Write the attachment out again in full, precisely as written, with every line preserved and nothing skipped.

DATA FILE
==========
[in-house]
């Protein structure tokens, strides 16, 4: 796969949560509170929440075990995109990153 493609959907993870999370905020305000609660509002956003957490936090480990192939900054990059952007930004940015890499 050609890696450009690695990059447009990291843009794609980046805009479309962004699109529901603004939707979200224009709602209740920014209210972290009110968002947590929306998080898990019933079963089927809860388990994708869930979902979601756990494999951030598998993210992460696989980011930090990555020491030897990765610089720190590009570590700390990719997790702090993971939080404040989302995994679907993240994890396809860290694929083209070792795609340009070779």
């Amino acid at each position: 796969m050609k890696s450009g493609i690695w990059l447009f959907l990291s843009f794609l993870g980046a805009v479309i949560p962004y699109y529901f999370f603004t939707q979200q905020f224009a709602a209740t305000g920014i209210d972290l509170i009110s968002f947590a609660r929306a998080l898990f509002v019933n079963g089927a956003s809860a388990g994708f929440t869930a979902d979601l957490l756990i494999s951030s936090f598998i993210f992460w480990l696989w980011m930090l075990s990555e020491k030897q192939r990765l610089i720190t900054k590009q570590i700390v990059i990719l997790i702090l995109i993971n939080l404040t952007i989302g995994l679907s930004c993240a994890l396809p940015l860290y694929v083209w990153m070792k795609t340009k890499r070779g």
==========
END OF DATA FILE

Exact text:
[in-house]
């Protein structure tokens, strides 16, 4: 796969949560509170929440075990995109990153 493609959907993870999370905020305000609660509002956003957490936090480990192939900054990059952007930004940015890499 050609890696450009690695990059447009990291843009794609980046805009479309962004699109529901603004939707979200224009709602209740920014209210972290009110968002947590929306998080898990019933079963089927809860388990994708869930979902979601756990494999951030598998993210992460696989980011930090990555020491030897990765610089720190590009570590700390990719997790702090993971939080404040989302995994679907993240994890396809860290694929083209070792795609340009070779």
């Amino acid at each position: 796969m050609k890696s450009g493609i690695w990059l447009f959907l990291s843009f794609l993870g980046a805009v479309i949560p962004y699109y529901f999370f603004t939707q979200q905020f224009a709602a209740t305000g920014i209210d972290l509170i009110s968002f947590a609660r929306a998080l898990f509002v019933n079963g089927a956003s809860a388990g994708f929440t869930a979902d979601l957490l756990i494999s951030s936090f598998i993210f992460w480990l696989w980011m930090l075990s990555e020491k030897q192939r990765l610089i720190t900054k590009q570590i700390v990059i990719l997790i702090l995109i993971n939080l404040t952007i989302g995994l679907s930004c993240a994890l396809p940015l860290y694929v083209w990153m070792k795609t340009k890499r070779g």